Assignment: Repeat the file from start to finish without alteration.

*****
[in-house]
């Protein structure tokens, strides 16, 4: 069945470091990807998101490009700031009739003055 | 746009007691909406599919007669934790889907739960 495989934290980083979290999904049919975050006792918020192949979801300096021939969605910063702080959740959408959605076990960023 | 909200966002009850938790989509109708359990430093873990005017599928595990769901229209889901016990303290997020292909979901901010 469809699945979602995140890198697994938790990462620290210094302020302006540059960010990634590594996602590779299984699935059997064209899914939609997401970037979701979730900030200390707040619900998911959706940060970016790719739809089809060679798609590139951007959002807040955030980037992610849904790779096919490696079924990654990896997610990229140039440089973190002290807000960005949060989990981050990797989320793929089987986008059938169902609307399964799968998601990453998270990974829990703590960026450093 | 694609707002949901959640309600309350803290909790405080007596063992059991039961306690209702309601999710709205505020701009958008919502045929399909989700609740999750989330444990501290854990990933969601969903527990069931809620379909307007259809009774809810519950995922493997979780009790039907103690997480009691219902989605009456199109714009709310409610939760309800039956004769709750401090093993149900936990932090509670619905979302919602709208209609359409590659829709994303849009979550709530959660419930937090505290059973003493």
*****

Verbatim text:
[in-house]
């Protein structure tokens, strides 16, 4: 069945470091990807998101490009700031009739003055 | 746009007691909406599919007669934790889907739960 495989934290980083979290999904049919975050006792918020192949979801300096021939969605910063702080959740959408959605076990960023 | 909200966002009850938790989509109708359990430093873990005017599928595990769901229209889901016990303290997020292909979901901010 469809699945979602995140890198697994938790990462620290210094302020302006540059960010990634590594996602590779299984699935059997064209899914939609997401970037979701979730900030200390707040619900998911959706940060970016790719739809089809060679798609590139951007959002807040955030980037992610849904790779096919490696079924990654990896997610990229140039440089973190002290807000960005949060989990981050990797989320793929089987986008059938169902609307399964799968998601990453998270990974829990703590960026450093 | 694609707002949901959640309600309350803290909790405080007596063992059991039961306690209702309601999710709205505020701009958008919502045929399909989700609740999750989330444990501290854990990933969601969903527990069931809620379909307007259809009774809810519950995922493997979780009790039907103690997480009691219902989605009456199109714009709310409610939760309800039956004769709750401090093993149900936990932090509670619905979302919602709208209609359409590659829709994303849009979550709530959660419930937090505290059973003493």